When you feel the unwanted emotions creeping in, acknowledge that they are there, allow yourself to intentionally feel that emotion, and then bring yourself back to the present moment. Ask yourself: “Am I OK right now?”

We are almost always OK in the present moment, and reminding yourself of that can be very calming and reassuring. 

Editor’s Note: If you are experiencing persistently depressive or anxious thoughts, please don’t hesitate to seek help from your healthcare provider or reach out to a close friend or loved one. If you are having suicidal thoughts, or thoughts of hurting your baby or yourself, please call the National Suicide Prevention Lifeline immediately at 1-800-273-TALK.


Source: @sopharush


Resist comparing yourself to others

Be mindful of negative self-talk, and try to “keep your eyes on your own paper.” Every baby is unique and strums to their own drumbeat. Your parenting decisions should be founded on what is best for your family, not a means to keep up with the Joneses. 

Pay attention to how social media is impacting your emotions, and act accordingly. Don’t be fooled by the perfectly cropped, filtered images of other new moms looking rested and happy, or use them as an excuse to self-loathe over your postpartum figure. Those are single snapshots into a bigger picture that you won’t see off-screen, and every new mom is overcoming her own individual challenges.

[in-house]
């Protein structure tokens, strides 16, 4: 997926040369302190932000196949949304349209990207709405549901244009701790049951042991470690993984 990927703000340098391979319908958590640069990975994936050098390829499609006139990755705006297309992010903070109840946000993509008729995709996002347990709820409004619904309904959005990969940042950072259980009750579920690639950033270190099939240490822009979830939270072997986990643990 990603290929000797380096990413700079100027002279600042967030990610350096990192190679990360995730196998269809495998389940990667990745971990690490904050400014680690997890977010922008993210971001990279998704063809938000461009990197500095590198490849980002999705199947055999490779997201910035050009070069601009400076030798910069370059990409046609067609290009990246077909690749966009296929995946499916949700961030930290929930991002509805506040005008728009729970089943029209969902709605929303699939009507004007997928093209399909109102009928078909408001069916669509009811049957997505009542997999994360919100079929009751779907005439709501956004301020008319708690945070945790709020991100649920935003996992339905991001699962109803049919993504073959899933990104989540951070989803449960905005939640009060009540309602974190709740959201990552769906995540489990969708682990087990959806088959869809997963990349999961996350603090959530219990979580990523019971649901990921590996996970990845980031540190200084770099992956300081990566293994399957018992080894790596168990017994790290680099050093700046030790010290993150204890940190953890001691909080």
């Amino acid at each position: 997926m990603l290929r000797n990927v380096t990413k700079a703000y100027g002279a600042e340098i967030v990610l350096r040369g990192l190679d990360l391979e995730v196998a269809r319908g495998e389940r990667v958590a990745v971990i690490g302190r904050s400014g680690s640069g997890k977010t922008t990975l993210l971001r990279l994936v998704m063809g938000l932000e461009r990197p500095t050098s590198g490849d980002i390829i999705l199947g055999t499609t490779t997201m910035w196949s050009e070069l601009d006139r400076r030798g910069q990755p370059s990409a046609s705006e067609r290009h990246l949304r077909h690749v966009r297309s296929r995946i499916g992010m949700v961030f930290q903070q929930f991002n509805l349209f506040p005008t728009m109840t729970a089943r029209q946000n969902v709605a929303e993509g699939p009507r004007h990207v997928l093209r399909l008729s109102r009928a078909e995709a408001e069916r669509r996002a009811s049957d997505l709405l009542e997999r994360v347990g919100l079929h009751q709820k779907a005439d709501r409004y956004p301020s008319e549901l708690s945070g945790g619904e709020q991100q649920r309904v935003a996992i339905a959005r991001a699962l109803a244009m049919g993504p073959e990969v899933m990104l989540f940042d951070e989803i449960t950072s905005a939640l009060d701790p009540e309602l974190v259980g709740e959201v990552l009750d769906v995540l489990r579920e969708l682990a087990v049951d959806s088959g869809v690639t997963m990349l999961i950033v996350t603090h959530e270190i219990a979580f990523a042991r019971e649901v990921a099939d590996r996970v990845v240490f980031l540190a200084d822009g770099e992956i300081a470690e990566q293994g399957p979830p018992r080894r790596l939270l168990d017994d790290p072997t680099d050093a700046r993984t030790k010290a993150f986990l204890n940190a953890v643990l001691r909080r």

Find your people

If you’re expecting, you may be overloaded with advice and opinions whether solicited or not, and that personal information may trickle into motherhood. Everyone has something to say about how they did things and may impose their own personal beliefs about how you should do things too. Our best and favorite advice to anyone expecting a baby or home with a newborn is to make a list of your people. 

This is a very short list of those you turn to in life for sound advice, who you trust and value their opinion. Include another person on there who has a parenting style that you respect and admire. An example might be your pediatrician, your best friend, your mom, your lactation consultant, or a fellow mom-friend.  

Keep it real, and when you are offered advice outside of that list, remember that you do not have to process that advice as significant. If they’re on the list, consider the advice and still make your own game-time decisions as to what is best for you and your family.


Read More: Moms Share What It’s Like Giving Birth During COVID-19